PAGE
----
Adam's Ale

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Meaning of Idiom 'Adam's Ale'

Adam's ale is an old-fashioned term for plain water. 1,2

Usage

In Scotland, the term is sometimes heard as Adam's wine.

Examples:

"We have no beer or wine. You'll have to make due with Adam's ale."

"Cold beer is great on a hot summer's day, but if you are truly thirsty, nothing will do but Adam's ale."

Origin

This old and rarely-heard idiom is based on the Biblical story of Adam and Eve and alludes to the assumption that Adam had only water to drink. It gained widespread usage during the temperance movement beginning in the 1830's. However, it was used in print as early as 1780 in a poem called The Jug of Rum by Philip Freneau, an early temperance or teetotolism advocate 3:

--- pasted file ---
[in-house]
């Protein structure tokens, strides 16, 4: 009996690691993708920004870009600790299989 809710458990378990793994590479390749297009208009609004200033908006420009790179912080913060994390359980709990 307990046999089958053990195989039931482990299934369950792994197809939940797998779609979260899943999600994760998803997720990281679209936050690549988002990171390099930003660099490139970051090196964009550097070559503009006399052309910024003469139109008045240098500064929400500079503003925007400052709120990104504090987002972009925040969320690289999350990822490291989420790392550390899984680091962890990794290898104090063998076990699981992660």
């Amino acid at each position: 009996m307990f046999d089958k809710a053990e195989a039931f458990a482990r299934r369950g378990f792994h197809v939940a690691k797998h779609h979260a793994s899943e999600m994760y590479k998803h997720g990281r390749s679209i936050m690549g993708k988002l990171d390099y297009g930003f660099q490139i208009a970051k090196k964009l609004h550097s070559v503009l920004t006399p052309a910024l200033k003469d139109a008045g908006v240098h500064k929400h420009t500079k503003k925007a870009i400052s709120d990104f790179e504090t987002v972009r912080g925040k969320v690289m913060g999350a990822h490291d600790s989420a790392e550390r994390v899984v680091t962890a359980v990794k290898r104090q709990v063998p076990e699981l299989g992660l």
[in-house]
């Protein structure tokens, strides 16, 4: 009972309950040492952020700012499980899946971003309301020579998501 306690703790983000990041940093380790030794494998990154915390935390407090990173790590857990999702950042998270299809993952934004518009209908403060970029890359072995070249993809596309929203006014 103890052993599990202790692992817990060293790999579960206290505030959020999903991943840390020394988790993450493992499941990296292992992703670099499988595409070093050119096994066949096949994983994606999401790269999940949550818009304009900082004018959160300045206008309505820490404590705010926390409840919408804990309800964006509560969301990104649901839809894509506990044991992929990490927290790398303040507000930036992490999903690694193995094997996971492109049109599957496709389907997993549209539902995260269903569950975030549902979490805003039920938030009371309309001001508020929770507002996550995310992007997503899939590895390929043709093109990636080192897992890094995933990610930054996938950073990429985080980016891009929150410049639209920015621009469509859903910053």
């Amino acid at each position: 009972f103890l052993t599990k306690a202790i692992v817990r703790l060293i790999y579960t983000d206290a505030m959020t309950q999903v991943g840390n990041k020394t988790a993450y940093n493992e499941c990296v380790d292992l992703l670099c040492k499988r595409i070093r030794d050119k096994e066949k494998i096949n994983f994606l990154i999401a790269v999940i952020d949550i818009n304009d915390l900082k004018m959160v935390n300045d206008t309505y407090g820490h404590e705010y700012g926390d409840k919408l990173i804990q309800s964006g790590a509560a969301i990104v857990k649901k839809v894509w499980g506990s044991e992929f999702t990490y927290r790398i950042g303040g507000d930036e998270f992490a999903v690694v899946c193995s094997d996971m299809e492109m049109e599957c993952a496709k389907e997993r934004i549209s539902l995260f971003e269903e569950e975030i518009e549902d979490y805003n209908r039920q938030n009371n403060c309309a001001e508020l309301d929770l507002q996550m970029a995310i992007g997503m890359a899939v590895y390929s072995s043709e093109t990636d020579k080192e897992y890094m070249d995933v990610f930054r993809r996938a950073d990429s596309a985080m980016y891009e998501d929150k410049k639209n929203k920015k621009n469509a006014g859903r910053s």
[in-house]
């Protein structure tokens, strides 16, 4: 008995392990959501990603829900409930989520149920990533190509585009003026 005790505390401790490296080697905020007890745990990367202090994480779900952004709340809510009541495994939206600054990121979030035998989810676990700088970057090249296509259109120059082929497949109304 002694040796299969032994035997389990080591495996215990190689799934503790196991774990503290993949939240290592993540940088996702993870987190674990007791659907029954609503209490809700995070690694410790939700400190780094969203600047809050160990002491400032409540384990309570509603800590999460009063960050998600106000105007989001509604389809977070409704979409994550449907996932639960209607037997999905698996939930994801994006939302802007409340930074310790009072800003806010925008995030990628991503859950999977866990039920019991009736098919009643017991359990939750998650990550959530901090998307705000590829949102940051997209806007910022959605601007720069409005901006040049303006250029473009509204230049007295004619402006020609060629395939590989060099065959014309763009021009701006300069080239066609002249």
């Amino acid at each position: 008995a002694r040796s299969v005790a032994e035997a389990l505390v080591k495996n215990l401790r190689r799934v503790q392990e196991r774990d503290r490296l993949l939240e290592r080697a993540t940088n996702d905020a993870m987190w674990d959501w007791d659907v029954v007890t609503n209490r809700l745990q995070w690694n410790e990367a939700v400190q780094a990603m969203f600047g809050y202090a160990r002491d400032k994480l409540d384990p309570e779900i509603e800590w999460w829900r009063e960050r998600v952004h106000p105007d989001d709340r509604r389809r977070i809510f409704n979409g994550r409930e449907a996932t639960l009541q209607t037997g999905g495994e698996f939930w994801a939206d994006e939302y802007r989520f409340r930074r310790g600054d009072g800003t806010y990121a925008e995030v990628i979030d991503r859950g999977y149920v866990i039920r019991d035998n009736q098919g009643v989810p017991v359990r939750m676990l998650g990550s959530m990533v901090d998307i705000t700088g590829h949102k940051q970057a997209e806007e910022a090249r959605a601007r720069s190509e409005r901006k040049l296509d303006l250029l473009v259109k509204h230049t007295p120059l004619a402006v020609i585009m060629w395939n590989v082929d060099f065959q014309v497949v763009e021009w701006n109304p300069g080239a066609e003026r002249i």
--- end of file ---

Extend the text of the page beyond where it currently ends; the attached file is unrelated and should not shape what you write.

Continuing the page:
"A spring that never yet grew stale—Such virtue lies in—Adam's ale!"

Sources
1. Ayto, John. Oxford Dictionary of English Idioms. Oxford: Oxford U, 2010.
2. Jarvie, Gordon. Bloomsbury Dictionary of Idioms. London: Bloomsbury, 2009.
3. “Adam's Ale.” Wikipedia, Wikimedia Foundation, 19 Sept. 2017, https://en.wikipedia.org/wiki/Adam%27s_ale.

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